Washington, D.C. Men with type 1 diabetes may be able to grow their own insulin-producing cells from their testicular tissue, say Georgetown University Medical Center (GUMC) researchers who presented their findings today at the American Society of Cell Biology's 50th annual meeting in Philadelphia. Their laboratory and animal study is a proof of principle that human spermatogonial stem cells (SSCs) extracted from testicular tissue can morph into insulin-secreting beta islet cells normally found in the pancreas. And the researchers say they accomplished this feat without use of any of the extra genes now employed in most labs to turn adult stem cells into a tissue of choice.
No stem cells, adult or embryonic, have been induced to secrete enough insulin yet to cure diabetes in humans, but we know SSCs have the potential to do what we want them to do, and we know how to improve their yield, says the studys lead investigator, G. Ian Gallicano, Ph.D., an associate professor in the Department of Cell Biology and director of the Transgenic Core Facility at GUMC.
Given continuing progress, Gallicano says his strategy could provide a unique solution to treatment of individuals with type 1 diabetes (juvenile onset diabetes). Several novel therapies have been tried for these patients, but each has drawbacks. Transplanting islet cells from deceased donors can result in rejection, plus few such donations are available. Researchers have also cured diabetes in mice using induced pluripotent stem (IPS) cells adult stem cells that have been reprogrammed with other genes to behave like embryonic stem cells but this technique can produce teratomas, or tumors, in transfected tissue, as well as problems stemming from the external genes used to create IPS cells, Gallicano says.
Instead of using IPS cells, the researchers turned to a readily available source of stem cells, the SSCs that are the early precursors to sperm cells. They retrieved these cells from deceased human organ donors. Because SSCs already have the genes necessary to become embryonic stem cells, it is not necessary to add any new genes to coax them to morph into these progenitor cells, Gallicano says. These are male germ cells as well as adult stem cells. We found that once you take these cells out of the testes niche, they get confused, and will form all three germ layers within several weeks, he says. These are true, pluripotent stem cells.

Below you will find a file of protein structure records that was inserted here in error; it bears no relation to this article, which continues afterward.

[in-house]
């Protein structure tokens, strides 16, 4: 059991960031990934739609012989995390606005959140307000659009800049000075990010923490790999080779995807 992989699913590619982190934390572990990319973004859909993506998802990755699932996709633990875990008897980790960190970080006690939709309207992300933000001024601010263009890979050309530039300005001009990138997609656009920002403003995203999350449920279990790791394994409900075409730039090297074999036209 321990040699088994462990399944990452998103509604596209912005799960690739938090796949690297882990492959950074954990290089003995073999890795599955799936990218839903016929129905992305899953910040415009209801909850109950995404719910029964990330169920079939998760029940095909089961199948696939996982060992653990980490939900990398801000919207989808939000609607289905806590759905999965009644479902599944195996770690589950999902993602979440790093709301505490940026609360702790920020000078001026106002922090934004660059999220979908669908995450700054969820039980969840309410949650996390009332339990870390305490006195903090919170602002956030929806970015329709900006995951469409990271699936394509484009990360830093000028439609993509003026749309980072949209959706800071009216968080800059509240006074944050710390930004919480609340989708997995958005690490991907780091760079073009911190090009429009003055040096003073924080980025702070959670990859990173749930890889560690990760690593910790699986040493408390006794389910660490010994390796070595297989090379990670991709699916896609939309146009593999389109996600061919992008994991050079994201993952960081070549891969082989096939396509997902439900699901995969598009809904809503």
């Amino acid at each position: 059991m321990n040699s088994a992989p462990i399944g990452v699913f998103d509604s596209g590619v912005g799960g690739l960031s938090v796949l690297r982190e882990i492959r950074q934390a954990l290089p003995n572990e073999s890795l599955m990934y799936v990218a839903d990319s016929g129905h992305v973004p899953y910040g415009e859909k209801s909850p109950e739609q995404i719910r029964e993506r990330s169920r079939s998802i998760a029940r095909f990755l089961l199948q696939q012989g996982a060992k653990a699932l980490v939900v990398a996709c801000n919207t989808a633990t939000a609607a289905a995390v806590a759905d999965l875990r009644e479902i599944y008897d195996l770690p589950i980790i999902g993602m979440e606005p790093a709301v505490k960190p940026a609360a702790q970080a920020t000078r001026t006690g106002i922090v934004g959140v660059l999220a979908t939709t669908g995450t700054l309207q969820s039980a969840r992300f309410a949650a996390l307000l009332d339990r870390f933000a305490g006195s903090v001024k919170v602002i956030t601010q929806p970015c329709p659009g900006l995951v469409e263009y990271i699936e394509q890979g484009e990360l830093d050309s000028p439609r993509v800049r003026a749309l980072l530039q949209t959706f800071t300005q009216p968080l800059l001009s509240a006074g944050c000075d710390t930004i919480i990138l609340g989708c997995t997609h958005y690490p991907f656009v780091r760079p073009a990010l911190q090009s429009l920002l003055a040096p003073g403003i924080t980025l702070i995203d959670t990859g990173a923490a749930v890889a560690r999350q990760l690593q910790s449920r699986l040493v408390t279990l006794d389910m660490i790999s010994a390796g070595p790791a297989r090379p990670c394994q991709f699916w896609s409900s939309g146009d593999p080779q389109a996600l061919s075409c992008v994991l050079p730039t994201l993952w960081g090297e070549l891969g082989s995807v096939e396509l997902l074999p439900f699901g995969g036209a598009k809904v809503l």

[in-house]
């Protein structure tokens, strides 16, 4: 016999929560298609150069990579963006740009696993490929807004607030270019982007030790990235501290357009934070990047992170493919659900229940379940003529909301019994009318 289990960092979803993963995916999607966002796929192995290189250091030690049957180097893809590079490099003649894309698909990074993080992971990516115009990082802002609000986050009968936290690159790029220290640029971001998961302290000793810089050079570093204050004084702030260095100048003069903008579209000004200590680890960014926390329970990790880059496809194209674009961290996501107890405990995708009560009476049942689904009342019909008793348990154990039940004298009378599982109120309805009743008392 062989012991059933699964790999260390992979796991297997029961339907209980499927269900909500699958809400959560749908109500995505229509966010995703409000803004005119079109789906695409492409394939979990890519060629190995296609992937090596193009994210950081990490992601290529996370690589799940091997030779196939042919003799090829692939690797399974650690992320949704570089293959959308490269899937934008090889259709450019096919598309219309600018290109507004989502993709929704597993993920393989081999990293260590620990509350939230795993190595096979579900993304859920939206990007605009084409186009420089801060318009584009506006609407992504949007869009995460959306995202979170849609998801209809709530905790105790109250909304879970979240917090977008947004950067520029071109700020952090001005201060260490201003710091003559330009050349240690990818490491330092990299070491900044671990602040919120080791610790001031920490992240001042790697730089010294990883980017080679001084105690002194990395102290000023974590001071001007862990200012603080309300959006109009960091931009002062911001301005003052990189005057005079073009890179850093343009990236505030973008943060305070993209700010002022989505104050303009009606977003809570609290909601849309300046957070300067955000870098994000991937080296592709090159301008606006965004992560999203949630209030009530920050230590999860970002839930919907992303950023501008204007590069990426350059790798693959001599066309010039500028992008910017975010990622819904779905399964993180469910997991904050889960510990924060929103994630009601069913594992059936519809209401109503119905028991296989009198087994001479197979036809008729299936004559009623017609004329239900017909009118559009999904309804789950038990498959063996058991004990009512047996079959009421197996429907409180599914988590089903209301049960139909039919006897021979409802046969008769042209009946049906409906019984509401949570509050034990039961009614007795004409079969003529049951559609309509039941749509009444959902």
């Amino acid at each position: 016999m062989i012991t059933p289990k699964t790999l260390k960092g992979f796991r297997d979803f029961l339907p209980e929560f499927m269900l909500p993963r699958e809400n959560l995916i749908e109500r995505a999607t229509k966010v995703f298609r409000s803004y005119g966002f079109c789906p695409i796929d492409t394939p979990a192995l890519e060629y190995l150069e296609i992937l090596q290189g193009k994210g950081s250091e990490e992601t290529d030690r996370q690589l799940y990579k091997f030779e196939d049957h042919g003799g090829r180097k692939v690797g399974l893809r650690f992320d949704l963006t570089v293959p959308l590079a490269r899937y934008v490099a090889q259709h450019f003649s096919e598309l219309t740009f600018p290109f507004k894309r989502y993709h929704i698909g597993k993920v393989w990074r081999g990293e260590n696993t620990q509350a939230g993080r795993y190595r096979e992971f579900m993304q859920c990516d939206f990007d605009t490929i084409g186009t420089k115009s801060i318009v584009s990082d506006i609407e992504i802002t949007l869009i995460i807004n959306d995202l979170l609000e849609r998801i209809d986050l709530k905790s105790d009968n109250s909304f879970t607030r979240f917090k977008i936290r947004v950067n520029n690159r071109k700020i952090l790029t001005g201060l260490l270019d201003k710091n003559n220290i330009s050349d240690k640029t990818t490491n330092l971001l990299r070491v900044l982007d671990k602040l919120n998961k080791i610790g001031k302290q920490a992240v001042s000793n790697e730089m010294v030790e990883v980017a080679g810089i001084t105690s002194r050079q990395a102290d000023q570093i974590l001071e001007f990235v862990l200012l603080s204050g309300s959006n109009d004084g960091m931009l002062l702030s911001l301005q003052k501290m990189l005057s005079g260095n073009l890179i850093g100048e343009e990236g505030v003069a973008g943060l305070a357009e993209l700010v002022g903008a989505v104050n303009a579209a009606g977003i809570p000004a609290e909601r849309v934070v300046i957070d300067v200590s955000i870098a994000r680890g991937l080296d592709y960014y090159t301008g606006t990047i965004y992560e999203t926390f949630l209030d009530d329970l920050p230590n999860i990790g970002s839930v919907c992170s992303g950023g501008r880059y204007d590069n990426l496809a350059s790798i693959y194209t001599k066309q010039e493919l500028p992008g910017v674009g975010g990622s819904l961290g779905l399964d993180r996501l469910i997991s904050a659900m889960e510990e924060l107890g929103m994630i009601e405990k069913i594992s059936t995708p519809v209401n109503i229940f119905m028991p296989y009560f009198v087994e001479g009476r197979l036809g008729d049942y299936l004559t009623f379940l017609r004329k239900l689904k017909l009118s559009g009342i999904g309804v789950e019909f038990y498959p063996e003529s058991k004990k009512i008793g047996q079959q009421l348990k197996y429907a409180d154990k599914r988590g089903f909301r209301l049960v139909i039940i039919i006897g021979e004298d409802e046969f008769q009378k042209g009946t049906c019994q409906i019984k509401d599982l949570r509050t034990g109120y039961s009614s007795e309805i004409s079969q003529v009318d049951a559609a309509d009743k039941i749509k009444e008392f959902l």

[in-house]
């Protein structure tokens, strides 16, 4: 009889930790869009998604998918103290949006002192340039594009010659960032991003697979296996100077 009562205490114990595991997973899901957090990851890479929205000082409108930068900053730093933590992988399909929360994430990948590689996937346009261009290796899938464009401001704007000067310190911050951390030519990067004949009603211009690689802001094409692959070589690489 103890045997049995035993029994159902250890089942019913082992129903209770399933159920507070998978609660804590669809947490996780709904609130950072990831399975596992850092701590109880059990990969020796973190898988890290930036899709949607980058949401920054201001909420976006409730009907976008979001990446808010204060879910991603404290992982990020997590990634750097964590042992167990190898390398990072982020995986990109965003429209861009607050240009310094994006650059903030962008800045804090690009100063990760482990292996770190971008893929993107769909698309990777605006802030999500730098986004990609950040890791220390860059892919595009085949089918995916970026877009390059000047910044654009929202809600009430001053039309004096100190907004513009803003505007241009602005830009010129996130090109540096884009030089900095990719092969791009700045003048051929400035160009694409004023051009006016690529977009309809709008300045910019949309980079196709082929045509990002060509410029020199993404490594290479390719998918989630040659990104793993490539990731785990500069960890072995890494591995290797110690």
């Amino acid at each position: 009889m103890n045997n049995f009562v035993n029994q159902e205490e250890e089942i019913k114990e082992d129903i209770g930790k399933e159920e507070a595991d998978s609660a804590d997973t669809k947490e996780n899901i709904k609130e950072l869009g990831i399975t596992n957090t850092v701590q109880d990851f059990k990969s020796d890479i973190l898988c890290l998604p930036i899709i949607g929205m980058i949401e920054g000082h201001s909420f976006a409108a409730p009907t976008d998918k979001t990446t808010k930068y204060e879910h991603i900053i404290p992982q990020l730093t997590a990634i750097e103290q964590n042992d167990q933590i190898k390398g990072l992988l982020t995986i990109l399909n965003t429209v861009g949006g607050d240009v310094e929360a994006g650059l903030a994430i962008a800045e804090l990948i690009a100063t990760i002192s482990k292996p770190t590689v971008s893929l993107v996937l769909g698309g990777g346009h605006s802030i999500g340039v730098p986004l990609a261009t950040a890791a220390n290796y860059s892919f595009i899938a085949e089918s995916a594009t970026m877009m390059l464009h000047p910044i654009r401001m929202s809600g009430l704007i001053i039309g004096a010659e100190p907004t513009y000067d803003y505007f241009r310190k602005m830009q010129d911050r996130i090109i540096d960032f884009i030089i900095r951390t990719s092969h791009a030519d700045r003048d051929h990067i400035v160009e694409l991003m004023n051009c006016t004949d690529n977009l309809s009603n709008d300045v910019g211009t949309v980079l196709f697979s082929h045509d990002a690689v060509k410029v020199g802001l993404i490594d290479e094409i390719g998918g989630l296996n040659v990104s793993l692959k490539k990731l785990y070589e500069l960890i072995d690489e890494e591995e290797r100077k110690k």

The research team took 1 gram of tissue from human testes and produced about 1 million stem cells in the laboratory. These cells showed many of the biological markers that characterize normal beta islet cells. They then transplanted those cells into the back of immune deficient diabetic mice, and were able to decrease glucose levels in the mice for about a week demonstrating the cells were producing enough insulin to reduce hyperglycemia.
While the effect lasted only week, Gallicano says newer research has shown the yield can be substantially increased. The research was funded in part by the American Diabetes Association, patient contributions to the GUMC Office of Advancement, support from GUMC diabetes specialist Stephen Clement, M.D., and a grant from GUMC.
Co-authors include Anirudh Saraswathula, a student at Thomas Jefferson High School for Science and Technology in Alexandria, Va. GUMC researchers Shenglin Chen Ph.D., Stephen Clement, M.D., Martin Dym, Ph.D., and Asif Zakaria, Ph.D., also contributed to the research. The authors report having no personal financial interests related to the study.
About Georgetown University Medical Center
Georgetown University Medical Center is an internationally recognized academic medical center with a three-part mission of research, teaching and patient care (through MedStar Health). GUMCs mission is carried out with a strong emphasis on public service and a dedication to the Catholic, Jesuit principle of cura personalis -- or "care of the whole person." The Medical Center includes the School of Medicine and the School of Nursing and Health Studies, both nationally ranked, the world-renowned Georgetown Lombardi Comprehensive Cancer Center and the Biomedical Graduate Research Organization (BGRO). In fiscal year 2009-2010, GUMC accounted for 79 percent of Georgetown University's extramural research funding.
FReepmail me if you want on or off the stem cell or diabetes ping lists.
Can’t wait to tell my wife.
As if I have not been screwed enough already by Diabetes . . .
“Cake? I haven’t had cake on my birthday in years. So, what kind of frosting is it?”
Well, heck - I’ve been remarried for three years now - I don’t need them for anything else. Sign me up.